Hotels, Laptops and Identity Theft!
September 21, 2016 § Leave a comment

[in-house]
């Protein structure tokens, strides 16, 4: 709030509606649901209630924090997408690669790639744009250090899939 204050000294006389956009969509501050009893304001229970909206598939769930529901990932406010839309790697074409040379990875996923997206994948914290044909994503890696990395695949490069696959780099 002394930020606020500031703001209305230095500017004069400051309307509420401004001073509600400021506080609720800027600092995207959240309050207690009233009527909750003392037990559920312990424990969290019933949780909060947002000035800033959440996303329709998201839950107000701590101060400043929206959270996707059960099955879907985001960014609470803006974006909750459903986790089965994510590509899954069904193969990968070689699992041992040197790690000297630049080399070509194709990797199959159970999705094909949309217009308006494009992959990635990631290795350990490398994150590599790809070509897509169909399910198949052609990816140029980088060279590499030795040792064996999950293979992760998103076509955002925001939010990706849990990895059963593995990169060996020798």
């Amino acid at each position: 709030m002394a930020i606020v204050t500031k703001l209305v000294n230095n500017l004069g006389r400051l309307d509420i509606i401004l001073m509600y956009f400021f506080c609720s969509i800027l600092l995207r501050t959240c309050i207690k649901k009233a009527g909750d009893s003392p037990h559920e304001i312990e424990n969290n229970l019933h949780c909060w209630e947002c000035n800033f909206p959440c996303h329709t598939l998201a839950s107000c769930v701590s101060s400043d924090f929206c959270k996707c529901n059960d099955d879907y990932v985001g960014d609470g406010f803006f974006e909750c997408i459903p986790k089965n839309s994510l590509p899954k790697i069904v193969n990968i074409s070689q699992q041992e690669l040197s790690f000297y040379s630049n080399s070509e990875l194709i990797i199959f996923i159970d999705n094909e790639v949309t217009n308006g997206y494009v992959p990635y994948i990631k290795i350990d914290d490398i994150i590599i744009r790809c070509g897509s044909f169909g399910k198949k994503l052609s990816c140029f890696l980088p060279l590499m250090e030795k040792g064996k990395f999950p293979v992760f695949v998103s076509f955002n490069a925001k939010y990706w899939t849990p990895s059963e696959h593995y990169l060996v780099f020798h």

When people travel, it is not uncommon for them to take their laptops or other wireless devices with them. Whether they may be travelling for business purposes or for a family vacation, they may want to receive email, stream media, or work on presentations. Most of these activities require some sort of connection to the Internet. For those with smartphones, the connection is already in place. But for many others, a laptop or iPad is really the preferred tool, and connecting to the hotel’s free wireless Internet connection is their best option, as to not use up precious data minutes through their wireless provider.Whenever a computer or other wireless device connects to the Internet, many of the software applications installed on the device search their “homebase” for updates. In fact, most applications are programmed to do so. When an application finds an available update, it prompts the user to install the update. In general, software updates are desirable. Updates provide critical patches for security vulnerabilities and bug fixes for other glitches, all in an effort to provide the user with a safer, more secure, and better user experience.Recently, some hotel guests are finding that simple updates via hotel wireless networks are leading to big headaches, and that is because the updates are not from the software provider; they are from criminals!How an Attack Works:While staying at a hotel, a user connects to the hotel wireless Internet and soon gets a popup for a popularly installed application claiming it is out of date and that there is an update available. The user decides to go ahead and install the update, but instead, what they are really installing is malicious software that criminals use to steal their personally identifiable information and commit fraud.Cyber criminals have cleverly infiltrated the hotel’s wireless Internet connection and routinely scan for newly connected devices. Once they find one, they will display a popup window for a piece of software commonly found on all computers or devices in hopes to entrap the user. If the user proceeds with the update, the malicious software now places them at risk for identity theft.How to Defend Yourself:Whether you find yourself travelling a great deal or only occasionally, you can defend yourself against this type of attack. When you receive a popup prompting you to update software, check the certificate to see if it is registered to the actual software vendor. If it is not, do not install the update. You can also visit the software vendor’s website to see what the latest software version is. Does it match what the popup claims? If not, don’t trust it.If at all possible, you should always wait until you return home or to work where you will have a trusted and safe Internet connection by which you can download and install the update.One way to protect yourself while traveling from unsecured hotel networks is to use a personal network of your own called a virtual private network, or VPN. A virtual private network is a dedicated connection between networks. A VPN creates a secure tunnel and encrypts your data through the dangerous cloud of the Internet. A VPN changes your virtual location by assigning you a different IP address. A VPN controls the traffic to and from your computer, keeping your online information activity secure, private and anonymous. VPNs also provide Antivirus, Malware and Trojan infiltration protection as well as encrypting your data. A VPN is much more secure than a typical public network because fewer people are using your specific VPN, and even if someone does get unauthorized entry, the attacker will not be able to read the data because it is encrypted at such a high encryption rate.If you are interested in setting up a VPN simply do a web search for “VPN” and the most popular VPNs will pull up in your browser. VPNs are easy to use and are available for computers, smartphones and tablets.In addition, if your home’s wireless network is not secure, you should make every effort to secure it before you proceed any further. By not having a safe and secure network you open yourself up to these types of attacks.Another way to protect yourself is to update your system before you travel on vacation. This will allow you to know that your system is already up-to-date and that the popup you see is probably bogus.Whichever route you take, be sure to stay alert. It is rather easy to fall victim to this type attack, especially if you like to keep your system or devices up-to-date. When in doubt, ask yourself if you could survive without the update until you return home. Chances are you probably can.